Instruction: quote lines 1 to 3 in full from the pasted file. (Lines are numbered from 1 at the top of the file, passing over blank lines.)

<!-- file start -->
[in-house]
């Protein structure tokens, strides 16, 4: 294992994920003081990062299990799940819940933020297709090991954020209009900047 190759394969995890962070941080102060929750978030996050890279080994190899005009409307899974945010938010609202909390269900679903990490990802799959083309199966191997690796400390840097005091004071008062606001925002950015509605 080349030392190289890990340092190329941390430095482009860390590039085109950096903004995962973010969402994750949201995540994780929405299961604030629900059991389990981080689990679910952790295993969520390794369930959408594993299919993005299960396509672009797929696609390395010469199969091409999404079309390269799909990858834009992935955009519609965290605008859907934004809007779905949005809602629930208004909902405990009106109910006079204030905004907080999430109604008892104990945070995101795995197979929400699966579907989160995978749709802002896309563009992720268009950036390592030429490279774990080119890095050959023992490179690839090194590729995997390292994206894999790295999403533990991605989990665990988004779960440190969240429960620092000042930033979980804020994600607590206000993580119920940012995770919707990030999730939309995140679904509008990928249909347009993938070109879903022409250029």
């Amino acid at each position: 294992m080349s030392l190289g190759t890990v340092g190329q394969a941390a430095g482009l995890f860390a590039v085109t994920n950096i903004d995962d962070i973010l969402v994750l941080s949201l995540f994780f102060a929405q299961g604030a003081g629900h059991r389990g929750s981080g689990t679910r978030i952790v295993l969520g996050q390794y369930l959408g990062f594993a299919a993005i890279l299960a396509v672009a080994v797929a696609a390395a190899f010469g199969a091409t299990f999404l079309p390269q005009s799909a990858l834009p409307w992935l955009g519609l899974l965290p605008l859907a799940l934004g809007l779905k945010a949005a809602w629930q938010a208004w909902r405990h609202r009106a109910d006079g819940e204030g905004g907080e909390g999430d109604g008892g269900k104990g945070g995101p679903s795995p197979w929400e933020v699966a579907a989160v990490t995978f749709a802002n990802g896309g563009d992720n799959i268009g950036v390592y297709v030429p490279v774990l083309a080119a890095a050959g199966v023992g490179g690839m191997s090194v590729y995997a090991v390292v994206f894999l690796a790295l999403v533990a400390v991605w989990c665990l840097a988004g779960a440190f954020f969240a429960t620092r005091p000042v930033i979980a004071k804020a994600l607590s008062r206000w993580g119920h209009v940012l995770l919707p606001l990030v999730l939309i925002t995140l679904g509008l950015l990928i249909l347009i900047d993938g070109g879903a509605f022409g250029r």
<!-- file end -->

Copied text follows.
[in-house]
């Protein structure tokens, strides 16, 4: 294992994920003081990062299990799940819940933020297709090991954020209009900047 190759394969995890962070941080102060929750978030996050890279080994190899005009409307899974945010938010609202909390269900679903990490990802799959083309199966191997690796400390840097005091004071008062606001925002950015509605 080349030392190289890990340092190329941390430095482009860390590039085109950096903004995962973010969402994750949201995540994780929405299961604030629900059991389990981080689990679910952790295993969520390794369930959408594993299919993005299960396509672009797929696609390395010469199969091409999404079309390269799909990858834009992935955009519609965290605008859907934004809007779905949005809602629930208004909902405990009106109910006079204030905004907080999430109604008892104990945070995101795995197979929400699966579907989160995978749709802002896309563009992720268009950036390592030429490279774990080119890095050959023992490179690839090194590729995997390292994206894999790295999403533990991605989990665990988004779960440190969240429960620092000042930033979980804020994600607590206000993580119920940012995770919707990030999730939309995140679904509008990928249909347009993938070109879903022409250029």
């Amino acid at each position: 294992m080349s030392l190289g190759t890990v340092g190329q394969a941390a430095g482009l995890f860390a590039v085109t994920n950096i903004d995962d962070i973010l969402v994750l941080s949201l995540f994780f102060a929405q299961g604030a003081g629900h059991r389990g929750s981080g689990t679910r978030i952790v295993l969520g996050q390794y369930l959408g990062f594993a299919a993005i890279l299960a396509v672009a080994v797929a696609a390395a190899f010469g199969a091409t299990f999404l079309p390269q005009s799909a990858l834009p409307w992935l955009g519609l899974l965290p605008l859907a799940l934004g809007l779905k945010a949005a809602w629930q938010a208004w909902r405990h609202r009106a109910d006079g819940e204030g905004g907080e909390g999430d109604g008892g269900k104990g945070g995101p679903s795995p197979w929400e933020v699966a579907a989160v990490t995978f749709a802002n990802g896309g563009d992720n799959i268009g950036v390592y297709v030429p490279v774990l083309a080119a890095a050959g199966v023992g490179g690839m191997s090194v590729y995997a090991v390292v994206f894999l690796a790295l999403v533990a400390v991605w989990c665990l840097a988004g779960a440190f954020f969240a429960t620092r005091p000042v930033i979980a004071k804020a994600l607590s008062r206000w993580g119920h209009v940012l995770l919707p606001l990030v999730l939309i925002t995140l679904g509008l950015l990928i249909l347009i900047d993938g070109g879903a509605f022409g250029r």